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Cost-Effective Algae Biomass Production for Oil Integreated with With Wastewater Treatment and Valued By-Product

Award Information
Agency: Environmental Protection Agency
Branch: N/A
Contract: EP-D-11-036
Agency Tracking Number: EP-D-11-036
Amount: $80,000.00
Phase: Phase I
Program: SBIR
Solicitation Topic Code: H
Solicitation Number: N/A
Solicitation Year: 2010
Award Year: 2011
Award Start Date (Proposal Award Date): 2011-03-01
Award End Date (Contract End Date): 2011-08-31
Small Business Information
223 James Ave.
Burlington, VT 05408-
United States
DUNS: 827944476
HUBZone Owned: No
Woman Owned: Yes
Socially and Economically Disadvantaged: No
Principal Investigator
 Anju Dahiya
 (802) 310-1936
Business Contact
 Anju Dahiya
Phone: (802) 310-1936
Research Institution

"This proposal addresses challenges in algae biomass production for cost-competitive biofuel production. A critical hurdle in terms of large scale biomass production and a big economic barrier in the production of algae oil is the cost-efficiency involved in producing algae biomass. The principal objective of this project is to demonstrate that a low cost algal biomass production for oil is possible by integrating the system with wastewater treatment such as dairy farm manure, brewery wastewater, and producing valued by-products such as feedstock for biogas. The nutrient rich wastewater from biodigesters or farm runoff is mostly organic material that algae can digest and utilize the nutrients (mainly nitrogen and phosphorus), which otherwise is a threat to natural water bodies. However, to grow oil rich algae in such a media could be a challenge and no robust system exists. Unlike expensive algal closed systems (photobioreactors) under research, our system will be based on establishing a symbiotic relation between oil-rich algae and bacterial system in open ponds. We will test natural algal assemblage, oil-rich algal stain(s), and well know strain of Chlorella vulgaris in dairy farm and brewery wastewaters. The harvest will be tested for oil/lipids content, and the water quality parameters including nutrient concentrations of Nitrogen and Phosphorus will be analyzed and the Agricultural Lab at UVM. The algae cake left after il extraction will be assessed for its possible use as a commercial organic fertilizer. In United States diesel fuel demand is growing annually. By initiating a process for commercially viable algal production, this Phase I offers broad and significant impact on quality of life and environment by moving the energy, the wastewater treatment and rural sectors forward. Publications, presentation and interdisciplinary collaborations are anticipated.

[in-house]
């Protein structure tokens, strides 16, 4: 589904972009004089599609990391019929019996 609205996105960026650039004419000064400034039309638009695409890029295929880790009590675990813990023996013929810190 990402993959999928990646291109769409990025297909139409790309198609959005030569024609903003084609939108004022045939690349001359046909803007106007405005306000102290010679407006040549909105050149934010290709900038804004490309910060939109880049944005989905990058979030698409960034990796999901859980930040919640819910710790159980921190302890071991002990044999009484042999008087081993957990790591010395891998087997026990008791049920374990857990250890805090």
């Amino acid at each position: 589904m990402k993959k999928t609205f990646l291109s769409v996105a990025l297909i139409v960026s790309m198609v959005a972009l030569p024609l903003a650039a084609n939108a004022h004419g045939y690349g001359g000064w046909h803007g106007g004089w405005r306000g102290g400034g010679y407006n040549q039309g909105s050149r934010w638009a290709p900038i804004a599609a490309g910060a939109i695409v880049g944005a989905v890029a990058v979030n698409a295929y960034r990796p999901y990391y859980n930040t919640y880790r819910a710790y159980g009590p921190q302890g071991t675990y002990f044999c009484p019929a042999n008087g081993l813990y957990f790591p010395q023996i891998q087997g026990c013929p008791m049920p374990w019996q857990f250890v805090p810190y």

* Information listed above is at the time of submission. *

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